#BeYourOwnIcon: Annie Hart Cool

Annie Hart Cool on AmericanSunglass.com

There’s a meme that’s regularly passed around social media that reads something to this effect: if we all practiced random acts of kindness in our lives on a daily basis, imagine what the world would be like.

It’s that concept that Cape Cod’s Annie Hart Cool ran with this past Christmas as a way to make a small, but meaningful impact on this place she calls home.

She did it as a teaching lesson for her nephews and nieces, opting to not purchase gifts for them this year. Instead, she took the money she would have used for their gifts and paid it forward; some was given to strangers, others to those who have influenced her life. And then she chronicled each gift-giving moment in a short story which she tucked in an envelope and left under the tree for her seven nieces and nephews to open and read on Christmas morning.

In total, she gave away $700 in $100 increments, serving as a holiday surprise for those she crossed paths with over the month of December. She called it the Great $100 Giveaway Project.

Here are some of the highlights:

  • A teenage valet was the recipient of a $100 gift from Annie. Thinking it was a mistake, he chased after her to return the cash. She explained it wasn’t a mistake. “He started to cry and held me like I was a life raft,” she wrote on Facebook.
  • At dinner with her husband Mark, the pair struck up a conversation at a bar with a complete stranger and his wife. The man, who was from Boston, proceeded to tell Annie that he had survived four heart attacks in 2016. “He was in his mid-60s and he started talking about all these ‘nevers’ in his life, and as he was talking I pulled out $100 and I said, ‘Here’s another thing that never happened to you before.’ I told him my husband and I were doing a $100 giveaway and we thought anybody who survived four heart attacks deserves $100,” Annie told us. 
  • While patiently waiting in line at Walmart behind a mother and her three children, Annie used the setting as another opportunity to spread some holiday cheer. When one of the daughters ran off and the mother followed, Annie secretly paid $100 towards the stranger’s purchases, all as her twin girls looked on. When the mother returned, she was confused, calling the store clerk over, explaining there had to be a mistake. The twins giggled, pointing to Annie, the culprit. There was a long hug. “No words were needed,” Annie said.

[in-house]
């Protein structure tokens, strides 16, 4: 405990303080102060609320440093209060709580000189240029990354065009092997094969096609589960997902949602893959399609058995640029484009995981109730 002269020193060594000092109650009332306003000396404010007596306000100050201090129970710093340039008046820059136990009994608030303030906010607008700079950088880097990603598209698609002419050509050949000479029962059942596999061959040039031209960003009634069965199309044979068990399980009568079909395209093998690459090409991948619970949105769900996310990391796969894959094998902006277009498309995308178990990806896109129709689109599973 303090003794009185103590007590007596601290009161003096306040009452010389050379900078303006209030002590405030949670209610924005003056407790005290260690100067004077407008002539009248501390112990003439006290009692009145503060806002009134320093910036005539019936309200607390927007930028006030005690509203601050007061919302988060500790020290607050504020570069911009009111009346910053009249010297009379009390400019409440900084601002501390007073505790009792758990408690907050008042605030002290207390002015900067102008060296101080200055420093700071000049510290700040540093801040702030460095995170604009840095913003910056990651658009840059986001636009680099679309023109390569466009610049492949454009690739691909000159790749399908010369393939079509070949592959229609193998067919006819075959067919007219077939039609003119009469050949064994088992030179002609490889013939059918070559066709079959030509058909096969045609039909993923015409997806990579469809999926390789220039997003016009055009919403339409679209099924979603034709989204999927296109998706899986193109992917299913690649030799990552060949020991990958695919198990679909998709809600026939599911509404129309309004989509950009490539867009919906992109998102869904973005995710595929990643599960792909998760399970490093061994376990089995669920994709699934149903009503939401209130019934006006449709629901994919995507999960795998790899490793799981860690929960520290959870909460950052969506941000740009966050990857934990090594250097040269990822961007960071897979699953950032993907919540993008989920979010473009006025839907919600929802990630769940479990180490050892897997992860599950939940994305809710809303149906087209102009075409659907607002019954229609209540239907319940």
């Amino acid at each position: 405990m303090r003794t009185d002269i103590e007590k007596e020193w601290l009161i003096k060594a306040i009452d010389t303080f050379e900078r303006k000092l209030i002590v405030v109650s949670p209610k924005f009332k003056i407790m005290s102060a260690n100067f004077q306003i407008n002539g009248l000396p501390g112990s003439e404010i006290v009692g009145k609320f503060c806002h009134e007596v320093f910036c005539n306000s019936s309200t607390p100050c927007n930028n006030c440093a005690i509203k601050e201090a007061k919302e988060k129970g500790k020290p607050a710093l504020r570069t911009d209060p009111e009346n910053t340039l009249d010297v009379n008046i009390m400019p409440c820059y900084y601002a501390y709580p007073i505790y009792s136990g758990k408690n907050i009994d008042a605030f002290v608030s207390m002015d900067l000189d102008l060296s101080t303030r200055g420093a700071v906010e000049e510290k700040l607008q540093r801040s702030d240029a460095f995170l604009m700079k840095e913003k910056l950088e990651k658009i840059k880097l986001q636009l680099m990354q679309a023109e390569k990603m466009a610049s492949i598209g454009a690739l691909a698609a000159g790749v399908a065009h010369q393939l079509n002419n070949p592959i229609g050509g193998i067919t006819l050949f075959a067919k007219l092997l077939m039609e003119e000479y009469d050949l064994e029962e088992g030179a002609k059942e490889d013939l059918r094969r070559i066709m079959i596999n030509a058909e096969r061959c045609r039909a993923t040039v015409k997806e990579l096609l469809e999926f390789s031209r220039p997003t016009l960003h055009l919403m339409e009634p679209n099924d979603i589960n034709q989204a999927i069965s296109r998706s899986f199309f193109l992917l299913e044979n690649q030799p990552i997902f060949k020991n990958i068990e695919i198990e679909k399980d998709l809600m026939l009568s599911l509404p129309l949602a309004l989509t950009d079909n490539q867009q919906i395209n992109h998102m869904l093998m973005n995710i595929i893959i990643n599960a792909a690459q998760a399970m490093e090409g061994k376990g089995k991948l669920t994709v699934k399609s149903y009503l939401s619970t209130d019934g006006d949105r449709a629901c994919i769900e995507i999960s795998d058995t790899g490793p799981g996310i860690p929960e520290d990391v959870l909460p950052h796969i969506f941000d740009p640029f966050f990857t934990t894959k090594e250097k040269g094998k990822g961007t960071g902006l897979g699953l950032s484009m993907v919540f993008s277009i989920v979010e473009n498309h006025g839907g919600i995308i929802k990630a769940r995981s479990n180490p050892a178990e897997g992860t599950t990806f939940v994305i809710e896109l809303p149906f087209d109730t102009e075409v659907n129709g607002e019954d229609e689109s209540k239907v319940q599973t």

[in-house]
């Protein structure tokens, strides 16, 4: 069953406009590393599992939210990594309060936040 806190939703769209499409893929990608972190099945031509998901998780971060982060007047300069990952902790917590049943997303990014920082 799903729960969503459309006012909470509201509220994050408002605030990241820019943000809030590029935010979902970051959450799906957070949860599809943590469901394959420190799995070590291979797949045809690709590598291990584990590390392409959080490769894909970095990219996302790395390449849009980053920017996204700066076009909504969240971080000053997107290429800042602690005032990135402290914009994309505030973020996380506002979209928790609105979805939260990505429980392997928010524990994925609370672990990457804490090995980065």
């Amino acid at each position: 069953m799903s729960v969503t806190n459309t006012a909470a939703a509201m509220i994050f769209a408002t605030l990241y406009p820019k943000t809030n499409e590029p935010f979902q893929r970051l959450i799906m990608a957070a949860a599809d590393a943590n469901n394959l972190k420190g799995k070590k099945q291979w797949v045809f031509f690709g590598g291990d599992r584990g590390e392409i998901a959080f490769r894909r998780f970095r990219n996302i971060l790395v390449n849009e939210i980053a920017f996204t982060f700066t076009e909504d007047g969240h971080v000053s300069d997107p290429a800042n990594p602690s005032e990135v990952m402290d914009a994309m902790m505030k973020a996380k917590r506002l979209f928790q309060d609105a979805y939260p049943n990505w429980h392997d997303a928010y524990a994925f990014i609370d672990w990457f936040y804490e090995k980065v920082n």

Perhaps the most powerful giveaway was made to an acquaintance who had a profound impact on her life over three decades ago. The two had once been neighbors in an apartment building when Annie was in her 20s; occasionally he would stop by and they would share some food and a glass of wine.

“One night a boyfriend of mine started throwing me about the room and punching me… awful stuff,” Annie wrote. “And then as I lay on my floor with blurred vision I see him, my neighbor, as if Superman, methodically taking my boyfriend to task. The boyfriend hobbled to his car and my neighbor nursed my wounds [with] packs of frozen peas and wet washcloths, and then called the police. I found out later he was a welterweight boxing champ from [Rhode Island]. The perfect guy to intervene on my distress.”

Just days before Christmas, Annie crossed paths with her former neighbor at a holiday party. She told him about her giveaway and asked if he would accept $100 as “a thank you after all these years,” she wrote. “He kissed my forehead and said, ‘You could not have given this to me at a better time’… I honored him and he once saved me.”

In the grand scheme of things $700 is not much. But in Falmouth – our home and headquarters – it helped epitomize what the holidays are truly about. And it said something about our connection to one another as human beings.

When we asked Annie if she would do this again, she didn’t hesitate: “As long as I can raise the money to do it, I will,” she told us.

We hope that others reading this will follow suit. It doesn’t have to be big. But it can be one step towards making this world a better place, just like the one we imagined.

TOMS and Revo: Companies That Give Back

We sell a variety of sunglasses in all shapes, styles and colors. Each brand is unique, offering our customers something of value. Perhaps none allows people to make a difference more than TOMS (click here) and Revo (click here).

Through TOMS One for One program, each pair of sunglasses purchased gives the gift of sight for those in need.  The company funds a full-eye exam to those in 13 countries around the globe. They also provide prescription glasses, sight-saving surgery and medical treatment, ensuring those in need can receive the proper treatment to not only maintain, but improve their eyesight.

In a similar vein, Revo has partnered with the Brien Holden Vision Institute and U2’s Bono to ensure those throughout the world have access to eye care services and treatment they need to protect their vision through its “Buy Vision, Give Sight” program. Through 2020, the program is attempting to raise $10 million that will help prevent vision impairment and blindness in more than 5 million people in impoverished areas throughout the world. To that end, Revo is donating $10 for each pair of eyeglasses it sells.  You can learn more about this program by clicking here.

Words of an Icon: “There is really something special about giving.” – Annie Hart Cool

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